I have a problem with the door lock mechanism. The error code suggests replacing the mechanism. My serviceman ordered the mechanism and called me when it arrived. The cost of the part is $239 which with the labor involved is neaing the price that I paid for the oven. Evidently this is a common problem with this particular oven.
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more than likely the tco thermal cutout fuse has opened during cleaning and now the ovens latch motor cant get power to open,its under the top cover where the surface elements are located its a frequent thing with all ovens/stoves
need to know what model and brand you have. most newer ovens only need you to remove the racks, then push the button for self clean, push the button to allow about a 3 hour clean cycle and it should then go into a lock the door mode. after the time is up it will need to cool down and then you should be able to open the latch and wipe out any burnt residues.
The oven door lock needs approximately 1 hour to cool down before the oven door can be opened after a self cleaning cycle has finished. If the lock does not open after the oven has cooled down, you can try....1) Unplugging the range or shut off the circuit breaker for 5 minutes. Plug the range back in or turn on the circuit breaker. Set the clock and try moving the door lock lever or opening the door. 2) Set the self-clean cycle again and only allow it to work for 15 minutes. Cancel the self-clean cycle and allow the oven to cool. Gently try moving the door lock lever or opening the door. Most ranges today use 3 different types of door locks...one is a solenoid controlled lock ( you hear a loud buzz noise when setting or unlocking the lock and has a arm that you must move to set the lock )...another is a heat sensitive lock ( has a arm that you must move to lock and un-lock, makes no noises and has a spring that slowly moves to lock the door will the oven is heating up )...Some locks are motorized ( no handle to move, the motor locks the door by it's self when you set the range for self clean )... If the motorized and heat sensitive locks fails to open after the self clean cycle, you must access the lock and move it yourself to open the door. On the free standing ranges, most times you must lift the cook top to access the lock mechanism. On built in ovens, the oven must be pulled out to remove the top access panel to get at the lock mechanism. Some build in ovens can have the control console removed to access the lock system. On the heat sensitive style of lock, there are no electrical parts to operate the lock, usually you will need to replace the lock. On the motorized style of lock, you will have to use a ohm/volt meter to test why the motor will not work. On the solenoid style of lock, the solenoid is often mounted on the back of the range and can be accessed by removing the rear panel, some may be mounted at the front, such as in a built in oven. The failure of the solenoid style of lock is normally caused by a bad lock solenoid. In order to get your door open, you must operate the door latch mechanism manually. Unplug or remove power from the range. Take the rear cover off the range. Locate the door latch assembly and operate it manually and open your door. Then check continuity of the solenoid. Some of the latch assemblies have micro switches to supply power also. You may need to check them. You should be able to get the door open and use your range until you can get a tech to repair if you can not repair yourself.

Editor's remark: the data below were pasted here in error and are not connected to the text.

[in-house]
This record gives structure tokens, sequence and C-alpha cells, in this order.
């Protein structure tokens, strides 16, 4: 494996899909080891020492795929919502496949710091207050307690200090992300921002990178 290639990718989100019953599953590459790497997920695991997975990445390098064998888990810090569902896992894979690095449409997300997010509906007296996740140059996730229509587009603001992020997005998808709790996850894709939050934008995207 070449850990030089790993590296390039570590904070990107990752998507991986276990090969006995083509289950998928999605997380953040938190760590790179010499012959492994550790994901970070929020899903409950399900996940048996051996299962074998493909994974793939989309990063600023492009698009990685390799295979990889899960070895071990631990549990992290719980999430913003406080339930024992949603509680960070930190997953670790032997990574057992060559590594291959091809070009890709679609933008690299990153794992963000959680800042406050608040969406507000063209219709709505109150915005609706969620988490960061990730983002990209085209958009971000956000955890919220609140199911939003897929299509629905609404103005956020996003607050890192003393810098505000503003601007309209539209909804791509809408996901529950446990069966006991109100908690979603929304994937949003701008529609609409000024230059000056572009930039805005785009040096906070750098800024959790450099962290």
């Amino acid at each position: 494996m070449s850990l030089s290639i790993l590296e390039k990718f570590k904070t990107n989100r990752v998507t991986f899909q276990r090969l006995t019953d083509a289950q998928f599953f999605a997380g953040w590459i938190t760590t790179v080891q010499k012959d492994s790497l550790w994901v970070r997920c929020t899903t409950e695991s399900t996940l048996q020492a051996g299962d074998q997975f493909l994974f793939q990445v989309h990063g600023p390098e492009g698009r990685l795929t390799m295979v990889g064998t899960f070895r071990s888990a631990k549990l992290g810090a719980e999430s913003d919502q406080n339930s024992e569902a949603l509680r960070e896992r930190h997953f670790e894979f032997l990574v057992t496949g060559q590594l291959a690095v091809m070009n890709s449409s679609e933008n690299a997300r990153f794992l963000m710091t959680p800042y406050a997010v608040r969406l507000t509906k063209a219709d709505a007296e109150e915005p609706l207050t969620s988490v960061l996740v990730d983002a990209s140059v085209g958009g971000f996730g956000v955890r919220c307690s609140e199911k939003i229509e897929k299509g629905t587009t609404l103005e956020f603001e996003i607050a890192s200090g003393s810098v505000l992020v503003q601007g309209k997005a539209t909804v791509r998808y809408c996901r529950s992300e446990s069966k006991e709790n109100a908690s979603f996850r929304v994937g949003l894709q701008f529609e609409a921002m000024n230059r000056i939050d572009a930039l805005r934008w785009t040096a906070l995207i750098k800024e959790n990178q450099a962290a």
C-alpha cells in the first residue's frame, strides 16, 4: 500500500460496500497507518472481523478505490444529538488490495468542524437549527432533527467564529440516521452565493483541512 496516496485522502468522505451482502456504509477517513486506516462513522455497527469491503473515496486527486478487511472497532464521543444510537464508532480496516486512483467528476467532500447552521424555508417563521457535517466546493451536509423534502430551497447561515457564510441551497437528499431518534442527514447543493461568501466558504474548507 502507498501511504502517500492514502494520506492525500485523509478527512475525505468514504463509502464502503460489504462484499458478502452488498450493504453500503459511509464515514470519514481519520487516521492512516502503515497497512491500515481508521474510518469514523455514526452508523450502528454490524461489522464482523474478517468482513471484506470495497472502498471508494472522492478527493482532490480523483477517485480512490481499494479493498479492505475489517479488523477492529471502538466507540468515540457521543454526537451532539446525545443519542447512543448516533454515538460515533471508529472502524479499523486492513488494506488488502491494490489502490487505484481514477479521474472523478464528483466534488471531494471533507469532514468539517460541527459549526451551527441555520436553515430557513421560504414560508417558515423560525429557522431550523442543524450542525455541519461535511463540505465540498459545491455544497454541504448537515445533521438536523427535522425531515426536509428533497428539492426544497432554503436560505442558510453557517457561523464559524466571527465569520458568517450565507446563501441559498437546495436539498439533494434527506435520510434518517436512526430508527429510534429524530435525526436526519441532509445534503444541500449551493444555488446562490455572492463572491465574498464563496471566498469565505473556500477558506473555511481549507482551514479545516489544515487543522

If you've interrupted the clean cycle or have accidentally set the clean cycle with the oven door open, the latch may have engaged and now the door can't be closed because it will hit the latch. There may be a door activated* switch on the front face of the oven. In this case you may need to manually press that door switch with your finger while at the same time canceling the clean cycle to get the latch to retract so the door can close fully again.
F2 Oven over temp - exceeded 590F with door in unlocked position or 990F with door locked - If actual temp condition occurred, look for welded relay contacts or high resistance connection or any cause in the oven temperature sensor circuit
F2 Note: Also see fan thermal switches - Indicates that oven is over temperature in one of the following modes within either a cooking or clean mode of operation. · Control senses oven temperature above 650 degrees F with the door circuit in the unlock mode. · Control senses oven temperature above 935 degrees F with the door in the locked mode. · Stalled cooling fan or airflow problem.
· Look for welded relay contacts. (Heating elements on in off mode). · Look for open thermal switch in lock motor circuit. Switch is normally closed and will open if area overheats due to fan not operating. Look for cause - fan thermal switch not closing, fan stalled, etc. · Look for high resistance in the oven temperature sensor circuit due to high contact resistance (poor terminal crimp, deformed terminals, loose connection) or intermittent solder joint on control or intermittent oven temperature sensor.
Turn the operating mode dial to self-clean, then manually hold in for about 20 seconds the light pin on the oven rim. The lock will eventually open after 20 or so seconds. Turn off the operating dial and the door will close.